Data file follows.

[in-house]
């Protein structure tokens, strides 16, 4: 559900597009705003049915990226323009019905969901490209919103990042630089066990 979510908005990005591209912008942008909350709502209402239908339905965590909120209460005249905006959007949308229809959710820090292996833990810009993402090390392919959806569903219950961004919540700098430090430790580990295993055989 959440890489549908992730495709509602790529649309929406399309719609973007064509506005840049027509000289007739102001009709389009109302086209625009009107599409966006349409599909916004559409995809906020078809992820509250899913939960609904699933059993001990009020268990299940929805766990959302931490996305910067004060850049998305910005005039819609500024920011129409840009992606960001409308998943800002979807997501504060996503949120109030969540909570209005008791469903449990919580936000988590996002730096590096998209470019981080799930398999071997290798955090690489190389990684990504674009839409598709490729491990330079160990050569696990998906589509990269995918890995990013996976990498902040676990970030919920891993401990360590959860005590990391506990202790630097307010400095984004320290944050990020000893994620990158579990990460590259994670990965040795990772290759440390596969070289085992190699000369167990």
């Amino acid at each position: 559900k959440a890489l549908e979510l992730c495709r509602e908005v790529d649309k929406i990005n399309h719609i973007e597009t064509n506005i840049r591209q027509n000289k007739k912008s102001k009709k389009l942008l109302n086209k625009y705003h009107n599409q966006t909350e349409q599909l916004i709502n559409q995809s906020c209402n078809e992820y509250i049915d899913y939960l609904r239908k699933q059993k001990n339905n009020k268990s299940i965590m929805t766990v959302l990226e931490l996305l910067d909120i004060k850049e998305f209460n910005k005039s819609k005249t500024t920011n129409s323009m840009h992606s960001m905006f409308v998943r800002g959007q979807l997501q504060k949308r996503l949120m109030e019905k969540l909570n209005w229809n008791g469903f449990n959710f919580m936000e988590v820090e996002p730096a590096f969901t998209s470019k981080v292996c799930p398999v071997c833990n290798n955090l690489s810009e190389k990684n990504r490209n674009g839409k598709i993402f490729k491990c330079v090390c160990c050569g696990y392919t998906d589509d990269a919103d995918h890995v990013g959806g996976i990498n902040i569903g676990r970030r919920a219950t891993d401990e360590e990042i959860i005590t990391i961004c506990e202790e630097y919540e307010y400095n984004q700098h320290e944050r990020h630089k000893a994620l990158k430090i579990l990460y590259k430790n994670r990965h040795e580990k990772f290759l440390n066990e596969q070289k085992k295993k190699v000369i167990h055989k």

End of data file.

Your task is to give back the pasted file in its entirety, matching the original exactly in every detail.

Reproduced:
[in-house]
């Protein structure tokens, strides 16, 4: 559900597009705003049915990226323009019905969901490209919103990042630089066990 979510908005990005591209912008942008909350709502209402239908339905965590909120209460005249905006959007949308229809959710820090292996833990810009993402090390392919959806569903219950961004919540700098430090430790580990295993055989 959440890489549908992730495709509602790529649309929406399309719609973007064509506005840049027509000289007739102001009709389009109302086209625009009107599409966006349409599909916004559409995809906020078809992820509250899913939960609904699933059993001990009020268990299940929805766990959302931490996305910067004060850049998305910005005039819609500024920011129409840009992606960001409308998943800002979807997501504060996503949120109030969540909570209005008791469903449990919580936000988590996002730096590096998209470019981080799930398999071997290798955090690489190389990684990504674009839409598709490729491990330079160990050569696990998906589509990269995918890995990013996976990498902040676990970030919920891993401990360590959860005590990391506990202790630097307010400095984004320290944050990020000893994620990158579990990460590259994670990965040795990772290759440390596969070289085992190699000369167990």
């Amino acid at each position: 559900k959440a890489l549908e979510l992730c495709r509602e908005v790529d649309k929406i990005n399309h719609i973007e597009t064509n506005i840049r591209q027509n000289k007739k912008s102001k009709k389009l942008l109302n086209k625009y705003h009107n599409q966006t909350e349409q599909l916004i709502n559409q995809s906020c209402n078809e992820y509250i049915d899913y939960l609904r239908k699933q059993k001990n339905n009020k268990s299940i965590m929805t766990v959302l990226e931490l996305l910067d909120i004060k850049e998305f209460n910005k005039s819609k005249t500024t920011n129409s323009m840009h992606s960001m905006f409308v998943r800002g959007q979807l997501q504060k949308r996503l949120m109030e019905k969540l909570n209005w229809n008791g469903f449990n959710f919580m936000e988590v820090e996002p730096a590096f969901t998209s470019k981080v292996c799930p398999v071997c833990n290798n955090l690489s810009e190389k990684n990504r490209n674009g839409k598709i993402f490729k491990c330079v090390c160990c050569g696990y392919t998906d589509d990269a919103d995918h890995v990013g959806g996976i990498n902040i569903g676990r970030r919920a219950t891993d401990e360590e990042i959860i005590t990391i961004c506990e202790e630097y919540e307010y400095n984004q700098h320290e944050r990020h630089k000893a994620l990158k430090i579990l990460y590259k430790n994670r990965h040795e580990k990772f290759l440390n066990e596969q070289k085992k295993k190699v000369i167990h055989k």